The 12AT7also known as ECC81, is a miniature 9-pin medium-gain dual-triode vacuum tube . It belongs to a large family of dual triode vacuum tubes which share the same pinout (EIA 9A), including the  low-mu 12AU7 and high-mu 12AX7. The 12AT7 has lower voltage gain than the 12AX7, but higher transconductance and plate current, which makes it suitable for high frequency applications.


Originally intended for operation in VHF circuits,  it found wide use in audio as a driver and phase-inverter in push–pull amplifier circuits.


This tube is essentially two 6AB4/EC92s in a single envelope. The tube has a center-tapped filament so it can be used in either 6.3V 300mA or 12.6V 150mA heater circuits.

12AT7 Tube


Where to purchase good NOS versions of this Tube :



The Backert Labs Approach



The Phono Preamp Issue

After putting these elements together, Bob Backert went a step further. He decided to tackle the phono preamp problem that nobody talks about.


First, some background: a phono preamp isn’t just one amplifier. The music signal from your records travels through at least two stereo amplifiers in a phono preamp. One immediately following the other. That’s true whether your cartridge is MM, or MC. Phono preamps like this need “two amplifiers in a row”, otherwise, the music signal wouldn’t be amplified nearly enough.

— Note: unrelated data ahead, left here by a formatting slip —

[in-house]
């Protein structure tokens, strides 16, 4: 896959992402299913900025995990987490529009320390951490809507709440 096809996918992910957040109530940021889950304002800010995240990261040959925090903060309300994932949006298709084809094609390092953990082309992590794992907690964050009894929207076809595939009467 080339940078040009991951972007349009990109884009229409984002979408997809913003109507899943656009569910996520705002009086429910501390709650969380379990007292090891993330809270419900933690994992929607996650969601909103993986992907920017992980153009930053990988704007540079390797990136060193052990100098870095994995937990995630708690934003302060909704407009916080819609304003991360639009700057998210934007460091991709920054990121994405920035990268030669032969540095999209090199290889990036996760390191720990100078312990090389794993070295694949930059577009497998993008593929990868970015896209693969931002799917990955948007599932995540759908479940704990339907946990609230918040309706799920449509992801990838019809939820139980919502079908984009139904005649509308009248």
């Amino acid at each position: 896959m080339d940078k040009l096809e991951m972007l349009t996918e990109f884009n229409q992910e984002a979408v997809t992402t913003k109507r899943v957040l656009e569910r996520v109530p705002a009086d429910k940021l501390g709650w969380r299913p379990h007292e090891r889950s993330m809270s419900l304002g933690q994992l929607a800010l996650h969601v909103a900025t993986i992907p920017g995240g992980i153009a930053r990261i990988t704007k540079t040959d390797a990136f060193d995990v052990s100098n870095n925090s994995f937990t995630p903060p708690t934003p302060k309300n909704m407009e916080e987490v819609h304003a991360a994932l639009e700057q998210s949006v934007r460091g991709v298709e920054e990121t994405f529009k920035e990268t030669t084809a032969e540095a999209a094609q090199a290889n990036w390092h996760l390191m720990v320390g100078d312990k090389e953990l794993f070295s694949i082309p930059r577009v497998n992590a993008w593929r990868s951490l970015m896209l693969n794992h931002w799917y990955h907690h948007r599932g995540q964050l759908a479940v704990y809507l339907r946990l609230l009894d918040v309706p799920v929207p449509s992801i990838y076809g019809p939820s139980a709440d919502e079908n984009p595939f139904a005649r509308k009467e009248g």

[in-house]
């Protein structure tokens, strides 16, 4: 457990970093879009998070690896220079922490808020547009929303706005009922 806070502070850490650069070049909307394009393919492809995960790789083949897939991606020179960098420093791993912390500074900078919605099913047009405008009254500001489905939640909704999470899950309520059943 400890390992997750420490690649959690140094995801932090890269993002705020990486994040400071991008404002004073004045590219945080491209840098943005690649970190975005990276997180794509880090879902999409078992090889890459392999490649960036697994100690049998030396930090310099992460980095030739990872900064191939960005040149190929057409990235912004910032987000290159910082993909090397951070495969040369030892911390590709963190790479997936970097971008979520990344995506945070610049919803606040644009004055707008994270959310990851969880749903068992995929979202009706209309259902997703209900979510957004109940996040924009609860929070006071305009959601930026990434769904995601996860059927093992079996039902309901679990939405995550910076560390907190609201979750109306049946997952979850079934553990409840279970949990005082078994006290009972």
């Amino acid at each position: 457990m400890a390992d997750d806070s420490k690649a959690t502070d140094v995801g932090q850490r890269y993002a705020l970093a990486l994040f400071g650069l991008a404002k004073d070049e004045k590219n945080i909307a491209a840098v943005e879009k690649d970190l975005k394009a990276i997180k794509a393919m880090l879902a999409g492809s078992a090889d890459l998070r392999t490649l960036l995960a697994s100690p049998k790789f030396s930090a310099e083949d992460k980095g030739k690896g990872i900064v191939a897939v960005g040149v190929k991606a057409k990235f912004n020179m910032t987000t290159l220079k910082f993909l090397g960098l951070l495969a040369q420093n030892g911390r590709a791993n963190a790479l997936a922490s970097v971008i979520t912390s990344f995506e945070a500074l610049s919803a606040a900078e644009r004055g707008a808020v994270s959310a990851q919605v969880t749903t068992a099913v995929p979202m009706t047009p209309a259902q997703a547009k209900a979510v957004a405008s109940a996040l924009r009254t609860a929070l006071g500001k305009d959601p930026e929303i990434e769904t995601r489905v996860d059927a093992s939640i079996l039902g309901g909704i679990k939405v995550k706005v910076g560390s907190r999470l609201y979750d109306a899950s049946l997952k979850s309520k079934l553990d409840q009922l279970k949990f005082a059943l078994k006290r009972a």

The Problem

Most phono preamps force these two amplifiers to share the same power supply.

That’s especially unfortunate in a phono preamp, because every amplifier “tugs” on its power supply as it amplifies music. So by doing their job, amplifiers disrupt the very power that feeds them. So if an amplifier shares its power supply with another amplifier, its power gets doubly disrupted.


This is the phono preamp problem that nobody talks about ...


... Two amplifiers in a row, both of them sharing the same power supply, and both of them disrupting the power being fed to them.